We don’t have a crystal ball, but one thing’s for sure: With the amounts of data continuing to increase in the business world—and data becoming increasingly important in strategic decision-making—data centers aren’t going away any time soon. They’ll just continue to evolve.
The evolution is being driven by demand and dissatisfaction. In a Forbes study
, only 11 of the C-suite executives surveyed said their data centers are capable of handling the higher data volumes they foresee in the near future.
Given the need for change, here are some trends you can expect to see moving forward.
The rise of edge data centers
With the steady increase in IoT devices and mobile computing putting a strain on data center networking bandwidth, edge computing is emerging as an alternative to cloud computing—putting data closer to where it originates. Edge data centers, smaller modular data centers (typically no bigger than a shipping container) are being deployed in a broad range of industries—from healthcare to transportation—to provide hyper-local storage and processing capacity.
Greater energy efficiency
Currently data centers account for 3% of global electricity consumption, and that percentage will continue to grow unless data centers take steps to improve energy efficiency. Some companies are already working on this. Google, for example, has implemented an AI-driven system to control heating and cooling functions in their data centers, resulting in energy savings of about 30%. Microsoft has experimented with oceanic data centers that operate under water or on barges atop the ocean surface, using natural cooling from water, wind or solar energy.
Self-healing and self-correcting data centers
In the Forbes survey cited above, 32% of the executives said more than half of their data centers will be self-healing by 2025. The installation of smart infrastructure—computing devices that allow for real-time maintenance, configuration and remediation—will reduce the workload of IT staff and enable data centers to function remotely.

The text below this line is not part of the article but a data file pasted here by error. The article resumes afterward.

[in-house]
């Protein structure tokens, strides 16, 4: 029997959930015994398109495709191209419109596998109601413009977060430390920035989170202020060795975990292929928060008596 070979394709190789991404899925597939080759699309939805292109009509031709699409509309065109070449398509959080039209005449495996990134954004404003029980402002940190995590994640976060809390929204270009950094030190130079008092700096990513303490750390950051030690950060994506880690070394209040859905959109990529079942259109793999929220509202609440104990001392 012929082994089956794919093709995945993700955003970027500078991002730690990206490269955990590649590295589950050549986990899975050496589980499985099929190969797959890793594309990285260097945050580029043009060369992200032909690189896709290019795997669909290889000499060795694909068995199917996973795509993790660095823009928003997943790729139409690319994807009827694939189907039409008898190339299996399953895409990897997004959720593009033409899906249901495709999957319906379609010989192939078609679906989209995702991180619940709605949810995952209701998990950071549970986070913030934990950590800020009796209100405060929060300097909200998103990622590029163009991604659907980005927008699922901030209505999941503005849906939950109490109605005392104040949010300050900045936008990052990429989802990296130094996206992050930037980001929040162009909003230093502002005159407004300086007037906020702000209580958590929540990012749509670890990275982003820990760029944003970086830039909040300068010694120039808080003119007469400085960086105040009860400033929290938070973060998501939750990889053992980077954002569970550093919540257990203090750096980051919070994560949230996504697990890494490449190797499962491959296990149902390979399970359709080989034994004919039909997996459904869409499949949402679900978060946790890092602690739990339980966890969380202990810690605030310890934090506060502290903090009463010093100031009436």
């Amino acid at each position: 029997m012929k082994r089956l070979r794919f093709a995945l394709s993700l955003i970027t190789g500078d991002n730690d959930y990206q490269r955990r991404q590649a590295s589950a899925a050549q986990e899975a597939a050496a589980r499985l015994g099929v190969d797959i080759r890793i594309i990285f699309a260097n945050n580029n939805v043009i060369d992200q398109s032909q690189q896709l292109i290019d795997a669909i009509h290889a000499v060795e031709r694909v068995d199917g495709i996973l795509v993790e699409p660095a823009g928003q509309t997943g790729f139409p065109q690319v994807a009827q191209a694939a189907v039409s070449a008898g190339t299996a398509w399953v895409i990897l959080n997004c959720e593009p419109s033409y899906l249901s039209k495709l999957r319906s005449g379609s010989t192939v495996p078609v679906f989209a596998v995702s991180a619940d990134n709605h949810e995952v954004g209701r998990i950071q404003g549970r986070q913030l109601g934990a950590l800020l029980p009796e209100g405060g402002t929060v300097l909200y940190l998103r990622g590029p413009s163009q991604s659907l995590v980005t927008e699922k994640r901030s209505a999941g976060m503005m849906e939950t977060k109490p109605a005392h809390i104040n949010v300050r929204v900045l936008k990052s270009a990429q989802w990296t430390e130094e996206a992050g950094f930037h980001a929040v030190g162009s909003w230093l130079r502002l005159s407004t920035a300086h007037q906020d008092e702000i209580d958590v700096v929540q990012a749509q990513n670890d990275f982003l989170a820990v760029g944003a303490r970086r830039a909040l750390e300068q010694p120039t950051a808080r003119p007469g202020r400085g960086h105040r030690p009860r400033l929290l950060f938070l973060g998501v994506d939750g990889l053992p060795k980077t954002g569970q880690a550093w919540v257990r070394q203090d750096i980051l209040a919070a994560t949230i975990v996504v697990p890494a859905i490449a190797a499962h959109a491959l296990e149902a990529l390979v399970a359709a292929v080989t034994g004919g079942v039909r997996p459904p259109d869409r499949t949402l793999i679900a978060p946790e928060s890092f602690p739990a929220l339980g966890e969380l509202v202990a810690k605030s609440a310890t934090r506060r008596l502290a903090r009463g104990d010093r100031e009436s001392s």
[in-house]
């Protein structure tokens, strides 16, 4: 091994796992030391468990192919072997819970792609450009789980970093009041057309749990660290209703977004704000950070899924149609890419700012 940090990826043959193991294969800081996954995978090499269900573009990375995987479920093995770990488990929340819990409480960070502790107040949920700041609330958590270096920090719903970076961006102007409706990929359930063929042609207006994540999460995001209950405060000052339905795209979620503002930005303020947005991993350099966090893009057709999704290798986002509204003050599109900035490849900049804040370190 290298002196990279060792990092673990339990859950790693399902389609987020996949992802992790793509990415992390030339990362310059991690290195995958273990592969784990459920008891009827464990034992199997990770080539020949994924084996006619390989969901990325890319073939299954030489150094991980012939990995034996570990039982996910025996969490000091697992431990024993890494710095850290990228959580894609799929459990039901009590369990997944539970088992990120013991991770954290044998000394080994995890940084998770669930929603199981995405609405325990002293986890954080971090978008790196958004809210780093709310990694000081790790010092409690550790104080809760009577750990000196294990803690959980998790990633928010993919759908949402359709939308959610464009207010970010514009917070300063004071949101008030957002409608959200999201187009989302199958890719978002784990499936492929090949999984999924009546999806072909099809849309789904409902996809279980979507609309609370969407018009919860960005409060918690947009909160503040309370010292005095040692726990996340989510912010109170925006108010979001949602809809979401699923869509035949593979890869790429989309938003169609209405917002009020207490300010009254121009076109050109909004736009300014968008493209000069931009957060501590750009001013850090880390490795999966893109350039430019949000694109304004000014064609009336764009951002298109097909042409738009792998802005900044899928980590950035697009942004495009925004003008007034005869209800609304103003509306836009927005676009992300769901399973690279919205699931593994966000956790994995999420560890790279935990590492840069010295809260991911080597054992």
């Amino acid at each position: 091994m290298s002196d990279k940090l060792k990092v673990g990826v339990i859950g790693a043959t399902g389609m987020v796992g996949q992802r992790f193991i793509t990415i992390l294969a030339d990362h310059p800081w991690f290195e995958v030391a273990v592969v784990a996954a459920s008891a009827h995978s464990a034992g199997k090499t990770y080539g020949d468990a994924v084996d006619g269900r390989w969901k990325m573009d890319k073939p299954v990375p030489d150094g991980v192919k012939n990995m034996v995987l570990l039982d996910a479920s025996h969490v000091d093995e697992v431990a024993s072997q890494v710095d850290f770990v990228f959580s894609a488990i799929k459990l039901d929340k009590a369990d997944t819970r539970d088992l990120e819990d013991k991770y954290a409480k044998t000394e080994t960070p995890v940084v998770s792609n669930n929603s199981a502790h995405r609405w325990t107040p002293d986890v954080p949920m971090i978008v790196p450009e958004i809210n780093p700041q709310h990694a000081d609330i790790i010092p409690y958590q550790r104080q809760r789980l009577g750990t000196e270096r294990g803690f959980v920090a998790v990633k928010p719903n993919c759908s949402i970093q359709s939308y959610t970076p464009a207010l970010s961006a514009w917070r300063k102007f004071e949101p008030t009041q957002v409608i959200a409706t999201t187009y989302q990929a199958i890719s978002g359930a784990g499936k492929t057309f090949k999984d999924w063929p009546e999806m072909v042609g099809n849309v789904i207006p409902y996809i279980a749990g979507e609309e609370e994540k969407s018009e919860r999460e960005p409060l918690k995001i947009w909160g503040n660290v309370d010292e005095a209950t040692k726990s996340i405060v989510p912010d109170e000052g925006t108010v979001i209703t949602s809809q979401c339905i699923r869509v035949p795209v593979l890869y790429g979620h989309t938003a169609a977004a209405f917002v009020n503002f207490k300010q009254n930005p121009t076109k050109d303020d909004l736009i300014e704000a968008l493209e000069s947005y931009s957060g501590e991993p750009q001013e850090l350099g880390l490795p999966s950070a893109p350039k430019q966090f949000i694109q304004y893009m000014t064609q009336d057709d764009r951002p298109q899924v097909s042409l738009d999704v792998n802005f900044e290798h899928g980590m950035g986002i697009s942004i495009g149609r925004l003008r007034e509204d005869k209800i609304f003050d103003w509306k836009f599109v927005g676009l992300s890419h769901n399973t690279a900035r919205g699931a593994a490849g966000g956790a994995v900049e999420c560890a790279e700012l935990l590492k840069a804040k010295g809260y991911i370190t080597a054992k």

New forms of data storage
In addition to SSDs, HDDs, CDs and magnetic tapes, several new data storage technologies are proving to deliver greater storage capacity per unit.
Take heat-assisted magnetic recording (HAMR), for example. Driven by high-precision laser or microwave technology, HAMR allows for more accurate and stable data writing, which increases the storage capacity of HDDs and other devices by as much as 30 to 40%.
Another data storage technology, liquid-state storage, is also showing promise. Data is stored in a liquid known as vanadium dioxide, a single tablespoon of which has the potential to store nearly 1 TB of data.
Change is inevitable
As energy consumption, storage capacity and the proliferation of IoT and mobile computing continue to put new demands on data centers, they’ll have no choice but to evolve. To learn what you can do today to prepare your customers for the future, contact our data center experts, Samuel Alt at firstname.lastname@example.org
or Nick Vermiglio at email@example.com